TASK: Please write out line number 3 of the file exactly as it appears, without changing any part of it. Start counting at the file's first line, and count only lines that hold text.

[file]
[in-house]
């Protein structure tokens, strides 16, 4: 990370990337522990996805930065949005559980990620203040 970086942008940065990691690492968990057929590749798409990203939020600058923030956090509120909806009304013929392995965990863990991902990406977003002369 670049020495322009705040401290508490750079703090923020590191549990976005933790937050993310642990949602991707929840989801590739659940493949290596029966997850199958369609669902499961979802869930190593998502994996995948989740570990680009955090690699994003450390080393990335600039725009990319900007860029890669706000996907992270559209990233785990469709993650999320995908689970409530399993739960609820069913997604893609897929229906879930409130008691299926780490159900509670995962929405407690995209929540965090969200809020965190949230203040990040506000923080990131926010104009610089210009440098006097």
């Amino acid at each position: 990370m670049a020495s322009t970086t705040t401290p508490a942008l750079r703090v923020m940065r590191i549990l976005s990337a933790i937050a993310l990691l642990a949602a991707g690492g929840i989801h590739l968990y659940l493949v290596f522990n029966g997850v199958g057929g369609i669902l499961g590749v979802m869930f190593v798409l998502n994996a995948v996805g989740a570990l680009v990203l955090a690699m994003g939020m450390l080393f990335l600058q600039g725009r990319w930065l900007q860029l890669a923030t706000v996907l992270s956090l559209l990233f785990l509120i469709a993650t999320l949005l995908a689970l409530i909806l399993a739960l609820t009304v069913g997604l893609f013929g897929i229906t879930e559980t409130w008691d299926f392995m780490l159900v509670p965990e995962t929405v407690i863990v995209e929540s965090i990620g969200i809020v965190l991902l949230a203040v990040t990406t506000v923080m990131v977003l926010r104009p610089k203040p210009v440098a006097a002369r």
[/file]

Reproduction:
């Amino acid at each position: 990370m670049a020495s322009t970086t705040t401290p508490a942008l750079r703090v923020m940065r590191i549990l976005s990337a933790i937050a993310l990691l642990a949602a991707g690492g929840i989801h590739l968990y659940l493949v290596f522990n029966g997850v199958g057929g369609i669902l499961g590749v979802m869930f190593v798409l998502n994996a995948v996805g989740a570990l680009v990203l955090a690699m994003g939020m450390l080393f990335l600058q600039g725009r990319w930065l900007q860029l890669a923030t706000v996907l992270s956090l559209l990233f785990l509120i469709a993650t999320l949005l995908a689970l409530i909806l399993a739960l609820t009304v069913g997604l893609f013929g897929i229906t879930e559980t409130w008691d299926f392995m780490l159900v509670p965990e995962t929405v407690i863990v995209e929540s965090i990620g969200i809020v965190l991902l949230a203040v990040t990406t506000v923080m990131v977003l926010r104009p610089k203040p210009v440098a006097a002369r």